The next step 220 is a step which takes the set of distances LW previously calculated and from them computes an average distance LW (AVE). Then, in step 222 a set of weights WB is calculated from the set of calculated moments MA and the average distance LW (AVE).
Then, in step 224 the mean and standard deviation of the set of weights WB so calculated can be determined.
It will be appreciated by those skilled in the art that step 226, while not necessary, is preferable. In step 226, any weights outside of a fixed deviation are discarded. This ensures that anomalous data points which otherwise might skew the set of readings are rejected as being anomalous. Step 228 which follows is a calculation of the average weight WB(AVE) derived from the set of weights WB which remain after the discarding step 226.
Step 230 indicates the next step of the algorithm, which is to obtain the weight of the bin and the contents on the lift portion of the cycle which may be characterized as WL. Again, for accuracy of readings, it is preferable to use a calibration curve fit to obtain a true weight LW(curve fit). The curve to which the derived or calculated weight is fit is generated from test data in controlled circumstances to determine the effect on the measurements of the actual weight of the bin being lifted. This calibration correction overcomes the difficulty associated with increased pressure in the hydraulic system affecting its performance such as the degree of stiction of the like. Stiction in this sense may be defined as the force required to cause the cylinder to move which generally increases with the amount of pressure in the hydraulic system. The calibration correction is made according to weight measured and estimated affect that the test results give on actual weight measured and is denoted as step 232.
Step 234 is a calculation step by which the weight of the empty bin on the return cycle is determined. This weight may be denoted as WR.
Step 236 preferably is a parallel calibration step to step 232. Of course, step 236 is conducted in association with the weight of the bin on the return cycle rather than on the lift cycle.
Finally, step 238 is the weight calculation step which calculates the true weight of refuse emptied from the bin by subtracting the weight return curve fit from the weight lifted curve fit.
In summary, the algorithm determines the weight of the bin and its contents on the lift portion of the cycle and the return weight of the bin is determined on the return portion of the cycle. Then, the weight of the contents emptied is determined by subtracting the two derived weights.
As will be appreciated by those skilled in the art, the measured variables can be collected over any reasonable sampling speed. However, it has been found convenient to collect samples at the rate of 10 times per second through a 15 degree arc during the lift or upward cycle of the main lift arm 30. While the range of angles for making the measurements can vary, a convenient range is of angle AA between 15.degree. and 30.degree.. On the return cycle it has been found preferable to take measurements of the variables through a 20.degree. arc beginning at angle AA=40.degree. and proceeding until angle AA=20.degree.. As will be appreciated because the measurement cycle is time based, the speed of the arm travel will determine the number of readings taken.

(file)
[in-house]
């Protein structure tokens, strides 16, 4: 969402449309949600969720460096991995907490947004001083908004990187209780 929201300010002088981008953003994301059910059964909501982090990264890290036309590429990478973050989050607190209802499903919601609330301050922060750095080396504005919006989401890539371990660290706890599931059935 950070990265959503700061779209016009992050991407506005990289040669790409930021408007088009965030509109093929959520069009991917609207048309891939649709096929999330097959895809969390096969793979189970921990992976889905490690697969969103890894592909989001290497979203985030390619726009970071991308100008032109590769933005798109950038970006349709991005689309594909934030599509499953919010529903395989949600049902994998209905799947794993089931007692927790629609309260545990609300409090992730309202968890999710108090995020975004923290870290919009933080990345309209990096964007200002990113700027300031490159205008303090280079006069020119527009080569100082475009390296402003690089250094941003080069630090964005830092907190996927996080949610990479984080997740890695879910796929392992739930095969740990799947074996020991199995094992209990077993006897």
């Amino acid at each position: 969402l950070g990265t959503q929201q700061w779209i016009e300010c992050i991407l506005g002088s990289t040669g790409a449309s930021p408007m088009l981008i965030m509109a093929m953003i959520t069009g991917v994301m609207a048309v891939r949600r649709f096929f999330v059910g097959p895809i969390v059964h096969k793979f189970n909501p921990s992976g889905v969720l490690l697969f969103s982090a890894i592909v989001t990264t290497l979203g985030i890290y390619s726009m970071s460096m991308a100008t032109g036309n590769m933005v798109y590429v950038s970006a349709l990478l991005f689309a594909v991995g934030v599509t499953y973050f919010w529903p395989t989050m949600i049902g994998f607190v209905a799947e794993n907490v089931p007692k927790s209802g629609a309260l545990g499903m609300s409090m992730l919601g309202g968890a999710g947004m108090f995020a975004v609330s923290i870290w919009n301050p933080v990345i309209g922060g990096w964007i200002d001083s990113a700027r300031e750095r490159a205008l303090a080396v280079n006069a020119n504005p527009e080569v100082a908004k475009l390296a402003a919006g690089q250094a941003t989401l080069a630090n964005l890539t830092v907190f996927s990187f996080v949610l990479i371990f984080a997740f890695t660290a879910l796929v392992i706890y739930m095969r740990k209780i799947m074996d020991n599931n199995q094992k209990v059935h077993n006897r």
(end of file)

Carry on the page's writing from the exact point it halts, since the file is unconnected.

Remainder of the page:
The preferred sampling arc is determined on the basis of smooth operation of the hydraulic system on the way up and on the way down. Smooth operation in this sense can be defined as the range of travel of the hydraulic system in which no other factors are causing an incorrect result. For example, in many conventional trucks, the receptacle cover 20 will begin to be lifted automatically once the mainlift arm 30 has reached a certain amount of lift. This extra lifting causes added pressure within the hydraulic system which throws off the measured readings. Therefore, it is preferred to choose a range of the lift and lower cycle which is generally unaffected by other hydraulic operations. It will be appreciated by those skilled in the art that the selection of a preferred range is only one technique by which the instant invention may be effected. Another method would be to automatically calibrate each calculation based on measured values against calibration data taken to determine the effect of any such other influences on the hydraulic system.
It can now be appreciated how the instant invention operates. Upon lifting, the computer will be programmed to begin recording readings for a given angle of either the fork arm inclinometer or the lift arm inclinometer. Then, continuous stream of readings will be recorded, until the lift arm reaches a particular inclination. The calculations will be performed to provide a range of weights, and then the average weight can be used as the measured value. Thus, the average weight on the raise cycle will be the weight of the container plus the refuse. Similarly, the average weight on the return cycle will be the average weight of the empty container. Subtracting the calibrated average weight of the raised container from the calibrated average weight of the lowered container will yield the weight of garbage placed in the receptacle.
It will be appreciated by those skilled in the art that various modifications to the instant invention can be made, which still fall within the scope of the claims. Some of these variations have been suggested above, and others will be apparent to those skilled in the art. For example, while it is possible to make calculations based on the measurement of some of the distances and some angles, it is also possible to measure other distances and angles to arrive at the exact location of the centre of weight. However, the important aspect of the instant invention is the solution to the exact location of the centre of weight being lifted, whereby the accuracy of the weight measurement is greatly enhanced.
1. An apparatus for determining the weight of material emptied from a container said apparatus comprising: